I am not particularly talented when it comes to intricate hairstyles. Trust me. I can’t French braid (yet), and I’ve found that it’s more difficult for me to manipulate others’ hair into something pretty as opposed to my own. I don’t know, I’m just more comfortable with my hair’s own texture, weight, and versatility. But I know I need to get over that.
What helps me improve, however, are well-written how-to articles that provide steps and visuals for tackling difficult hairstyles. I’ve mentioned such articles before, and I’ve been keeping one from the September 2012 issue of InStyle that I’ve just now put to use. It took a little patience to work out, but I think I actually managed some success!
These here are what we call “liberty rolls”. In American history, we saw them popularized during the 1940s as “victory rolls” on women during World War II, and they’ve continued to evoke old-fashioned flair ever since. I actually believe they may have had even earlier roots as a hairstyle worn by fighting proletariat women during the French Revolution, but I can’t find enough scholarly research to back up my hunch. But I like that they’re a little medieval, a little punk rock, a little French proletariat, a little Andrews Sisters … a little everything in history. And as as girl who loves her some history from almost any time and place on this Earth, I’m totally down.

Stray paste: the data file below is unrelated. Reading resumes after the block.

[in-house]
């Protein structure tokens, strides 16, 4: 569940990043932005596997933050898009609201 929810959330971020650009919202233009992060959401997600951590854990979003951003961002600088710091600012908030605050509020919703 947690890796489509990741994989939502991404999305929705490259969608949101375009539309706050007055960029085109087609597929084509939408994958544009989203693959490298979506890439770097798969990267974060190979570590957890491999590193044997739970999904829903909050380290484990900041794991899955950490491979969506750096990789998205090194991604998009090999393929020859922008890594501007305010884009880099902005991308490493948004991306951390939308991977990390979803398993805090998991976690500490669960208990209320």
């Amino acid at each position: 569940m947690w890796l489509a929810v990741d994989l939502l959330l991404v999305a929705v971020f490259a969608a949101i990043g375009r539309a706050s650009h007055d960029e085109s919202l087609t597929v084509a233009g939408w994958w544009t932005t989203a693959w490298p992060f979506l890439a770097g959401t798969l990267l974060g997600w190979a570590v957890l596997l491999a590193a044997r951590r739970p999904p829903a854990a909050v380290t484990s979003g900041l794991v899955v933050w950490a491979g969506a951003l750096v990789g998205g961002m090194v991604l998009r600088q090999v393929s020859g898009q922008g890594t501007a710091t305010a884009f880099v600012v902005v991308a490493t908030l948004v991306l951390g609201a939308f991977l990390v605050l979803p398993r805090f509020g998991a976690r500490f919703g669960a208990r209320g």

I’m not lying, this style looked intimidating. What made this tutorial difficult is the fact that you weren’t given a picture of what it could look like from the back, so I kind of had to just make that up on my own (and I forgot to take a picture of the back when I finished … sorry!). The article also suggests blowing out your hair and then immediately going into styling it, but I always feel that such styles form much easier on second day hair so I’d suggest waiting to try this the day after you wash.
I used the Wella Flowing Form Smoothing Balm that they suggested, and it works well at giving the hair flexibility with frizz control. Pretty good stuff too at thirteen bucks! I coaxed my hair into a deep side part and brushed the hair tightly away from the side I parted on. I then combed on some Wet Look Gel from the TIGI Catwalk Session Series line to give the combed-over side a sleek look (and to secure it in place). I pinned all the hair on that side back, just to temporarily keep it out of the way. For the rest of (and the majority of) the hair, I then began just kind of twisting it upward into a roll. Starting at the front of my head, I twisted back, back, and back. There was little method to my madness; I kind of just kept twisting and coaxing until it looked something like the pictures. I’d occasionally stick a bobby pin into the roll to secure it in place against my scalp. Once I’d rolled all the way to the back, I had to decide what to do to finish it all off. That’s where I used the Goody Spin Pins. I just kind of joined the two sides of hair together in the back, twisted them into a small knot, and “spin pinned” them in place to create a neat little low-set bun. A couple extra pins to nail down strays, top with some hairspray, and I’m satisfied.
It’s not as exaggerated as I’d like it to be (like in the Donna Karan picture in the article), but I liked it! And what an accomplishment for me! It felt really chic with my new, darker hair color, too. I like that as elegant and old-fashioned as it looks, it still has this edge to it that feel sassy. It won’t exactly be my go-to for fast styles (I’d say it took fifteen minutes), but I love that it’s an option I can handle by myself now. Give it a whirl and let me know how it goes! xo, MR